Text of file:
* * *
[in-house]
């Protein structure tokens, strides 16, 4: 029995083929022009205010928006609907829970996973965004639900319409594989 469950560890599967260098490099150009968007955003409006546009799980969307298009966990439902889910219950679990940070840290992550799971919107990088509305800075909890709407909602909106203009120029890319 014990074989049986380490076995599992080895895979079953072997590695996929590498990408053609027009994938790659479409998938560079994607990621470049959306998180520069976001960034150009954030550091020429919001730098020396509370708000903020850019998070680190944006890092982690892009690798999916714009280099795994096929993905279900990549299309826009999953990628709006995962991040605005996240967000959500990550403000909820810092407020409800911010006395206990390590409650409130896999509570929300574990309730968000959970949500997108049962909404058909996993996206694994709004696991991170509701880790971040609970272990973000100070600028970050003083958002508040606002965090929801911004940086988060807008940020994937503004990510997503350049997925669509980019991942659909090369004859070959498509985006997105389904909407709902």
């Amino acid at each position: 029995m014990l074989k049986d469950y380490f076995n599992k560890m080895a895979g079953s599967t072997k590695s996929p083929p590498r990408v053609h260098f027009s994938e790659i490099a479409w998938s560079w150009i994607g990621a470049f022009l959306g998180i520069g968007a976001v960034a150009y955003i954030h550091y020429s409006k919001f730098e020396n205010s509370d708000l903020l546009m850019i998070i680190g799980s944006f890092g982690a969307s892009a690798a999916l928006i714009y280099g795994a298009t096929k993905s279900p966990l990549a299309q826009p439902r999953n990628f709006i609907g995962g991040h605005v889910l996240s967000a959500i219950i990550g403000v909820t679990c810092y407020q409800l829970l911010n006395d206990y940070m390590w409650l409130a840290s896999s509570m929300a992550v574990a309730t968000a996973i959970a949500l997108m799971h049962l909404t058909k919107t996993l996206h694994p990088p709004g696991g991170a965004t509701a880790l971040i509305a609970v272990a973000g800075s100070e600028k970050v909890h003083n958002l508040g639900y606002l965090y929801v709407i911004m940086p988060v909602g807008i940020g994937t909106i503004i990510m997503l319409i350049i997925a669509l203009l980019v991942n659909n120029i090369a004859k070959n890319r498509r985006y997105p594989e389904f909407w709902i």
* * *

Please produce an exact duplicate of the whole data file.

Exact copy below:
[in-house]
């Protein structure tokens, strides 16, 4: 029995083929022009205010928006609907829970996973965004639900319409594989 469950560890599967260098490099150009968007955003409006546009799980969307298009966990439902889910219950679990940070840290992550799971919107990088509305800075909890709407909602909106203009120029890319 014990074989049986380490076995599992080895895979079953072997590695996929590498990408053609027009994938790659479409998938560079994607990621470049959306998180520069976001960034150009954030550091020429919001730098020396509370708000903020850019998070680190944006890092982690892009690798999916714009280099795994096929993905279900990549299309826009999953990628709006995962991040605005996240967000959500990550403000909820810092407020409800911010006395206990390590409650409130896999509570929300574990309730968000959970949500997108049962909404058909996993996206694994709004696991991170509701880790971040609970272990973000100070600028970050003083958002508040606002965090929801911004940086988060807008940020994937503004990510997503350049997925669509980019991942659909090369004859070959498509985006997105389904909407709902």
């Amino acid at each position: 029995m014990l074989k049986d469950y380490f076995n599992k560890m080895a895979g079953s599967t072997k590695s996929p083929p590498r990408v053609h260098f027009s994938e790659i490099a479409w998938s560079w150009i994607g990621a470049f022009l959306g998180i520069g968007a976001v960034a150009y955003i954030h550091y020429s409006k919001f730098e020396n205010s509370d708000l903020l546009m850019i998070i680190g799980s944006f890092g982690a969307s892009a690798a999916l928006i714009y280099g795994a298009t096929k993905s279900p966990l990549a299309q826009p439902r999953n990628f709006i609907g995962g991040h605005v889910l996240s967000a959500i219950i990550g403000v909820t679990c810092y407020q409800l829970l911010n006395d206990y940070m390590w409650l409130a840290s896999s509570m929300a992550v574990a309730t968000a996973i959970a949500l997108m799971h049962l909404t058909k919107t996993l996206h694994p990088p709004g696991g991170a965004t509701a880790l971040i509305a609970v272990a973000g800075s100070e600028k970050v909890h003083n958002l508040g639900y606002l965090y929801v709407i911004m940086p988060v909602g807008i940020g994937t909106i503004i990510m997503l319409i350049i997925a669509l203009l980019v991942n659909n120029i090369a004859k070959n890319r498509r985006y997105p594989e389904f909407w709902i």